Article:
Spring festivals joyfully observed across the country

Wednesday, 2020-01-29 11:44:16
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A Xoe dance at the spring festival in memory of Uncle Ho held in Son La province on January 28
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NDO – A spring festival in memory of Uncle Ho was held at Tay Bac Square in the northern province of Son La on January 28, the fourth day of the first lunar month.

The programme drew the participation of 12 local art troupes who brought to the stage arts performances praising the Party, President Ho Chi Minh and the country’s achievements while hailing the land, people, and cultural diversity of ethnic groups in Son La.

Festival goers took part in exciting folk games such as ‘con’ (cloth ball) throwing and stilt walking, and joined a mass ‘Xoe’ folk dance, which attracted nearly 2,000 people.

The same day, thousands of local people and visitor gathered at Dong Ky Village, Bac Ninh Province, to partake in a firecracker procession – a traditional ritual honouring General Thien Cuong who helped the legendary Hung Kings fight against invaders and was later considered the tutelary god of the village.

Since the government banned the use of firecrackers, local people have made firecracker models to perform the ritual. Instead of setting off firecrackers, local people parade the giant firecrackers in the procession.

A wide range of activities will also be held during the four-day festival, such as traditional wrestling, cock fighting, Quan Ho (traditional love duet singing), a boat race, and a xiangqi (Chinese chess) tournament

The festival was honoured as one of the 15 National Intangible Cultural Heritages by the Ministry of Culture, Sports and Tourism in 2016.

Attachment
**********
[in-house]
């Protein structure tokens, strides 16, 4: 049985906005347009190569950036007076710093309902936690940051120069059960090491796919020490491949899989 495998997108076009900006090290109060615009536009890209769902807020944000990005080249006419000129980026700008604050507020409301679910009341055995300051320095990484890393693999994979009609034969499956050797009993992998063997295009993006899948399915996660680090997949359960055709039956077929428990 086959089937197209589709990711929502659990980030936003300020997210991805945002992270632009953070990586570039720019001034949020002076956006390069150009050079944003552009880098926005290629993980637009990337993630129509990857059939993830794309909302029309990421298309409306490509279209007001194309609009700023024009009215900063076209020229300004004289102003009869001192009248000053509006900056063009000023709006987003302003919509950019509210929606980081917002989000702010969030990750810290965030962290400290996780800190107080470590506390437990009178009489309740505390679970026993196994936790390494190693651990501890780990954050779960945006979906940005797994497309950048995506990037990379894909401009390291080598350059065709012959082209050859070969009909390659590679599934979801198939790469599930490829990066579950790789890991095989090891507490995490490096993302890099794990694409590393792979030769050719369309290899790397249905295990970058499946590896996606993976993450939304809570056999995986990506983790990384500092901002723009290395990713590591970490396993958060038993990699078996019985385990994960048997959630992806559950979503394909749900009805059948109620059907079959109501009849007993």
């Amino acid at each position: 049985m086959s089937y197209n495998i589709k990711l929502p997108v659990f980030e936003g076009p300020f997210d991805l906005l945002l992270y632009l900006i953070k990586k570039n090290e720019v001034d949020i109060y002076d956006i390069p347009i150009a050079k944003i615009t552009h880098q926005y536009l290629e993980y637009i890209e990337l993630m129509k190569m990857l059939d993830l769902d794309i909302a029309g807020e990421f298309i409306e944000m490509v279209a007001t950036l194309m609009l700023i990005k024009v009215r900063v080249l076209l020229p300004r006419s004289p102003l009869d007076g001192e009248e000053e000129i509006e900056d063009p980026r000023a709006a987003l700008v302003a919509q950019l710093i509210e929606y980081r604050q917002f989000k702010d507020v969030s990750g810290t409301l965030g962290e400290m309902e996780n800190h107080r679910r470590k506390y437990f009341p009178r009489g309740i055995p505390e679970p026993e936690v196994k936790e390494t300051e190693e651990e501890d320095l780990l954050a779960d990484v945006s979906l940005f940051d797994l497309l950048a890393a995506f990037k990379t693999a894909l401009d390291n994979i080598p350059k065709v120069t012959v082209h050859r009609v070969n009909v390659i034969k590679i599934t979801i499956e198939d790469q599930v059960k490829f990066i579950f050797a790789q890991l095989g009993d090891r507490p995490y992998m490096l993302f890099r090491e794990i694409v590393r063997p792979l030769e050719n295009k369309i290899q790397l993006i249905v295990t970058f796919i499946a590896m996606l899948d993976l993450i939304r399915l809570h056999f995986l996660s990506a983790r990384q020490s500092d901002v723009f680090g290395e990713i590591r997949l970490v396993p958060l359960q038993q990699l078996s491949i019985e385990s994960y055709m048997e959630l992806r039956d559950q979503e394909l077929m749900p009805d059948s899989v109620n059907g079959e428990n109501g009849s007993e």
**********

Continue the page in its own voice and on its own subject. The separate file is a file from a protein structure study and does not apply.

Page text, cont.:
On the morning of January 2, H’mong ethnic people in Din Chin, Ta Giai Kahu, Ta Ngai Cho and Pha Long communes, Muong Khuong District, Lao Cai Province eagerly convened their traditional Gau Tao Festival, which is the most important festival of the year for the H’mong ethnic community.

The annual festival is held in early spring to express gratitude to their gods and to pray for a prosperous and lucky year.

At the festival, H’mong people planted a large bamboo tree with colourful decorations called Cay Neu with a belief that it may draw good luck and expel evil spirits. They then participated in various folk games and sporting events, such as crossbow shooting, top playing, and folk singing.

At Gau Tao festival, H’mong people planted a large bamboo tree with colourful decorations called Cay Neu with a belief that it may draw good luck and expel evil spirits.

Meanwhile, in Thai Binh Province, numerous Buddhist monks, nuns and followers and visitors flocked to the Keo Pagoda Festival that opened at Keo Pagoda in Vu Thu District. The nearly 400-year-old pagoda is dedicated to Zen Master Duong Khong Lo (1016-1094) – the founder of the Pagoda.

The festival features religious rituals and communal activities such as Buddhist offerings, palanquin parades, love duet singing on boats, and folk games.

Yesterday evening, the Ba Den (Black Lady) Mountain Festival kicked off in Tay Ninh Province, featuring a joyful lion dance, a colourful firework display, and beautiful art performances.

The festival is held annually throughout the first lunar month to worship Linh Son Thanh Mau (Linh Son Holy Mother).